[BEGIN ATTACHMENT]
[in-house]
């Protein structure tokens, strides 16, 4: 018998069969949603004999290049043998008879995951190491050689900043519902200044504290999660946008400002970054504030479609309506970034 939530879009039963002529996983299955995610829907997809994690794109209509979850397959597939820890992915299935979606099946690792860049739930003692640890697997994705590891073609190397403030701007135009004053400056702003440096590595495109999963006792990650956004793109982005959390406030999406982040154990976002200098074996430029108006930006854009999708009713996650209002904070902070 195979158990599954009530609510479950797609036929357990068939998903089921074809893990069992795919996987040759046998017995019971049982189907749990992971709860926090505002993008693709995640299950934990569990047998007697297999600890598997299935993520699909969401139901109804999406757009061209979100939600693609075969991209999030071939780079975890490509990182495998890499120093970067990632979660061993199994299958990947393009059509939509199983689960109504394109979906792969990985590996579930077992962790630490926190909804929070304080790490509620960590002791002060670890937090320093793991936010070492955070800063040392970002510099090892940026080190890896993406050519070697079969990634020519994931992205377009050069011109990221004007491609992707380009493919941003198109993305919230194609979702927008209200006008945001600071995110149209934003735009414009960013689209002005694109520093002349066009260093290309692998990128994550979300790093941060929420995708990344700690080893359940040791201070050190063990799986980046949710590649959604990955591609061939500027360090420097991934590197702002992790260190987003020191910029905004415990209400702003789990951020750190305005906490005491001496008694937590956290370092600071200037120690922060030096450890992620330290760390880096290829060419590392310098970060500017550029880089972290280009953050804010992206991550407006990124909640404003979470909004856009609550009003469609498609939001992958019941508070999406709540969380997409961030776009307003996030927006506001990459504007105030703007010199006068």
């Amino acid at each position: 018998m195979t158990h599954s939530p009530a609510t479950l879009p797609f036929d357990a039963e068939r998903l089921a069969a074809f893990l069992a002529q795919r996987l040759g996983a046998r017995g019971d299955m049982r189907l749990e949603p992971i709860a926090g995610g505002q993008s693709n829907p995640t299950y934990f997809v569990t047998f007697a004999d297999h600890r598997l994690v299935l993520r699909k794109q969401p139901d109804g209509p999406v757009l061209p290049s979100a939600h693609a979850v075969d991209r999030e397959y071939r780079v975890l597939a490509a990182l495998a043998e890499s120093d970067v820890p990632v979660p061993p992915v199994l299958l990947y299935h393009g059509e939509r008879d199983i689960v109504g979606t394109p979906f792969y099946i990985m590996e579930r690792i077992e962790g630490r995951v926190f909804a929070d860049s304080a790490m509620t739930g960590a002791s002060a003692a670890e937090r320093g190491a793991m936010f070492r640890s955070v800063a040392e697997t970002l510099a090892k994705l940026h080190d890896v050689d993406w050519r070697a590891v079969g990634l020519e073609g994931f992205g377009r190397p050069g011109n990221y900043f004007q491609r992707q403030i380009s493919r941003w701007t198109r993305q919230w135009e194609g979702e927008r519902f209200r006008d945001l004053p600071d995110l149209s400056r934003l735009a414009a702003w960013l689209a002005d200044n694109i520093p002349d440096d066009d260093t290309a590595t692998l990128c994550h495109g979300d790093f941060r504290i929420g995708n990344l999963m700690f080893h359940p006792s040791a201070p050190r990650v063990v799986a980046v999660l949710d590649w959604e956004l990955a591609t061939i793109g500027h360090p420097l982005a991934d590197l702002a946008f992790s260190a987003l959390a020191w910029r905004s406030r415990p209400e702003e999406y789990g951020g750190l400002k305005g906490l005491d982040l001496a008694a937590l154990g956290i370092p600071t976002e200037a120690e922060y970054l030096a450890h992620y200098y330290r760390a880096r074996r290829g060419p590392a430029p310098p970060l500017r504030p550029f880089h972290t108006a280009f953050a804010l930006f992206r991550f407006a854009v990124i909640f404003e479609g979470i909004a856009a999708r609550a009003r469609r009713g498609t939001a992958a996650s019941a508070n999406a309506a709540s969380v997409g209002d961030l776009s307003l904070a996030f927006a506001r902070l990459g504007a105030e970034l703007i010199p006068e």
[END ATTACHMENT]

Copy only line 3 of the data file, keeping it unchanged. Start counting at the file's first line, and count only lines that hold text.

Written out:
């Amino acid at each position: 018998m195979t158990h599954s939530p009530a609510t479950l879009p797609f036929d357990a039963e068939r998903l089921a069969a074809f893990l069992a002529q795919r996987l040759g996983a046998r017995g019971d299955m049982r189907l749990e949603p992971i709860a926090g995610g505002q993008s693709n829907p995640t299950y934990f997809v569990t047998f007697a004999d297999h600890r598997l994690v299935l993520r699909k794109q969401p139901d109804g209509p999406v757009l061209p290049s979100a939600h693609a979850v075969d991209r999030e397959y071939r780079v975890l597939a490509a990182l495998a043998e890499s120093d970067v820890p990632v979660p061993p992915v199994l299958l990947y299935h393009g059509e939509r008879d199983i689960v109504g979606t394109p979906f792969y099946i990985m590996e579930r690792i077992e962790g630490r995951v926190f909804a929070d860049s304080a790490m509620t739930g960590a002791s002060a003692a670890e937090r320093g190491a793991m936010f070492r640890s955070v800063a040392e697997t970002l510099a090892k994705l940026h080190d890896v050689d993406w050519r070697a590891v079969g990634l020519e073609g994931f992205g377009r190397p050069g011109n990221y900043f004007q491609r992707q403030i380009s493919r941003w701007t198109r993305q919230w135009e194609g979702e927008r519902f209200r006008d945001l004053p600071d995110l149209s400056r934003l735009a414009a702003w960013l689209a002005d200044n694109i520093p002349d440096d066009d260093t290309a590595t692998l990128c994550h495109g979300d790093f941060r504290i929420g995708n990344l999963m700690f080893h359940p006792s040791a201070p050190r990650v063990v799986a980046v999660l949710d590649w959604e956004l990955a591609t061939i793109g500027h360090p420097l982005a991934d590197l702002a946008f992790s260190a987003l959390a020191w910029r905004s406030r415990p209400e702003e999406y789990g951020g750190l400002k305005g906490l005491d982040l001496a008694a937590l154990g956290i370092p600071t976002e200037a120690e922060y970054l030096a450890h992620y200098y330290r760390a880096r074996r290829g060419p590392a430029p310098p970060l500017r504030p550029f880089h972290t108006a280009f953050a804010l930006f992206r991550f407006a854009v990124i909640f404003e479609g979470i909004a856009a999708r609550a009003r469609r009713g498609t939001a992958a996650s019941a508070n999406a309506a709540s969380v997409g209002d961030l776009s307003l904070a996030f927006a506001r902070l990459g504007a105030e970034l703007i010199p006068e």